The City of Boulder’s Open Space and Mountain Parks (OSMP) Department will highlight large projects for 2018 on this page.
Xcel Electric Line Replacement and Trail Projects near NCAR
Xcel Energy is replacing electric transmission line infrastructure on city-owned open space and utility lands.
The NCAR-Skunk Canyon Trail is closed Dec. 1, 2018 - Jan. 31, 2019* view the NCAR-Skunk Canyon closure map . The NCAR-Table Mesa/Bear Trail is open, but will see periodic, daily closures through January.
*End date of the project is dependent on weather and other factors and may change.
Xcel has completed its work for the year in Bear Canyon
Xcel Energy has halted its electric transmission work in Bear Canyon. Additional electrical line work in the area isn't expected again until mid-2019. When it occurs, it will likely be of a much shorter duration, according to Xcel Energy.
Eldorado Canyon to Walker Ranch Connection
A group of three local and state governments have proposed a preliminary interagency recommendation for a multi-use trail connection between Eldorado Canyon State Park and Walker Ranch. After collaboration to complete a Trail Feasibility Study and careful consideration of the findings, Boulder County Parks & Open Space, the City of Boulder Open Space and Mountain Parks, and Colorado Parks and Wildlife are jointly recommending the North Route (using segments N1-N2-N4) as the preferred alignment for an Eldorado Canyon to Walker Ranch multi-use trail connection. Please visit the project website to learn more.
OSMP Master Plan
Open Space and Mountain Parks has kicked off a long-term effort to establish a community-supported plan that will guide the management of the community’s open space over the next decade and beyond. Share your comments now and sign up for email updates.
Rocky Mountain Greenway
The City of Boulder is part of a multi-agency partnership supporting the development of the Rocky Mountain Greenway in Jefferson and Boulder County.
Information about Open Space and Mountain Parks’ and the Rocky Mountain Greenway
Information about the Rocky Mountain Greenway trail connection between Boulder Open Space and Rocky Flats National Wildlife Refuge
NCAR-Bear Canyon Trail - Bear Creek Riparian Restoration Project
This project is complete and the NCAR-Bear Canyon Trail is open.
This project along NCAR-Bear Canyon Trail, between the Stony Hill access and the NCAR-Bear Connector Trail, completed some of the department’s final 2013 flood-recovery work to repair trails and restore wildlife and plant habitats in the area.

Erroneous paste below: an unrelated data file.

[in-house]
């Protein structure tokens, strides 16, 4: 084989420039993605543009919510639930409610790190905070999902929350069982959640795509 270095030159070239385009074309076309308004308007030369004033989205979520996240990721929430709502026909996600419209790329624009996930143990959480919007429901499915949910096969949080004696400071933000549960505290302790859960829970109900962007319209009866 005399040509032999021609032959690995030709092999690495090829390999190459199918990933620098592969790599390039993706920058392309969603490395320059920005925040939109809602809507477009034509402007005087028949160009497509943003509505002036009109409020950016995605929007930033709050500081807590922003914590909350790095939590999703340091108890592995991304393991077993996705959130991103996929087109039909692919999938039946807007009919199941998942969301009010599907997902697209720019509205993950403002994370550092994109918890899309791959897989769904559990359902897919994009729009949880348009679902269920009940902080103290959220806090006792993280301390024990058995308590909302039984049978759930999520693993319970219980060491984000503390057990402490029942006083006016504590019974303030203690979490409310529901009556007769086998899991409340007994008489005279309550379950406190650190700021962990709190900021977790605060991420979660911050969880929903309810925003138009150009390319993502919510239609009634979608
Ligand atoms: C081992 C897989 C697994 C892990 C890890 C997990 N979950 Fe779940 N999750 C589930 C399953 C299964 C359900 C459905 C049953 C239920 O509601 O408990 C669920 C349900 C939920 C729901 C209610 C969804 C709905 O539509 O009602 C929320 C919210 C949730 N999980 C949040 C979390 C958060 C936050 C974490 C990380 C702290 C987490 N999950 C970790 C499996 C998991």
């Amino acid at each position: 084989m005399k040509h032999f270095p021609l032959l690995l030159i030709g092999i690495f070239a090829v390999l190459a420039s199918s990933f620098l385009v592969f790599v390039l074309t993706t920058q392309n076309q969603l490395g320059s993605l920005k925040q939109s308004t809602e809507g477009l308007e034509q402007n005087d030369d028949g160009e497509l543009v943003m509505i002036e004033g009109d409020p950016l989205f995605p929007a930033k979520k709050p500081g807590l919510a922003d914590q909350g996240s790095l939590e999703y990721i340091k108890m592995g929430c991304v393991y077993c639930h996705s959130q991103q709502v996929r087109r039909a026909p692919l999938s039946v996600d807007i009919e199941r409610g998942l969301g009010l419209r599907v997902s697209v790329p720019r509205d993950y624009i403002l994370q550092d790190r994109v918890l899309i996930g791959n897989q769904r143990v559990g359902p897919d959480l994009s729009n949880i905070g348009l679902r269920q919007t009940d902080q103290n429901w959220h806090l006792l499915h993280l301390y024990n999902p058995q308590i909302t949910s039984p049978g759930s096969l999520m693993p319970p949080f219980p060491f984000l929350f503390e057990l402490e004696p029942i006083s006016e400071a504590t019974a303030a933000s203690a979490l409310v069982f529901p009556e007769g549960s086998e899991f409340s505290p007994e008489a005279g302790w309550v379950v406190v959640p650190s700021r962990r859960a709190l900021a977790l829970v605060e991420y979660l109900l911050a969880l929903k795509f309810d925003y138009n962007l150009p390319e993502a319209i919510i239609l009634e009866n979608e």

Riparian areas (land adjacent to streams) are critical habitat for a variety of wildlife species and plants - click on the photos below to view some of these riparian species. This project involved re-grading the site to make it suitable for planting native shrubs, which are important habitat for the Preble’s meadow jumping mouse (a Federally-listed threatened species), shrub-nesting birds, and other wildlife species. The project was required per conditions of OSMP’s City wetlands permit, to mitigate for area impacts associated with other trail repairs after the September 2013 flood. Additionally, the project included a short re-route and drainage improvements to this section of trail.
Boulder Falls opened Friday, June 8, 2018. Repairs began in February and included replacing gabion baskets, slope stabilization and trail widening. Additional site improvements will continue in 2019. Thanks for your patience as OSMP works to repair and improve this area.
South Foothills Trail
In March-May 2018, an OSMP contractor completed repairs of 2/3 mile of the Foothills South Trail from the Utica Ave neighborhood access north to Four Mile Creek. The trail was damaged by the September 2013 flood, which removed the gravel trail surface (crusher fines) and caused erosion. The trail had several drainage features installed to help lessen the potential for future erosion damage. Trail re-construction statistics include:
- 12 rolling dips constructed on the trail to divert water off of the trail surface and prevent erosion.
- Over 1400 linear feet of trailside ditch constructed to divert ground surface water away from the trail.
- The trail surface was re-constructed at 8 feet wide (the same as the pre-construction width), with a 4-inch layer of crusher fines gravel installed as the trail surface. 336 cubic yards of crusher fines (enough to fill 4 ½ city buses!) were used on the project.
Future improvements are scheduled for the Foothills South Trail in upcoming years, including a new bridge over Four Mile Creek, and a short re-route on the section leading down to Wonderland Lake to reduce ongoing erosion issues.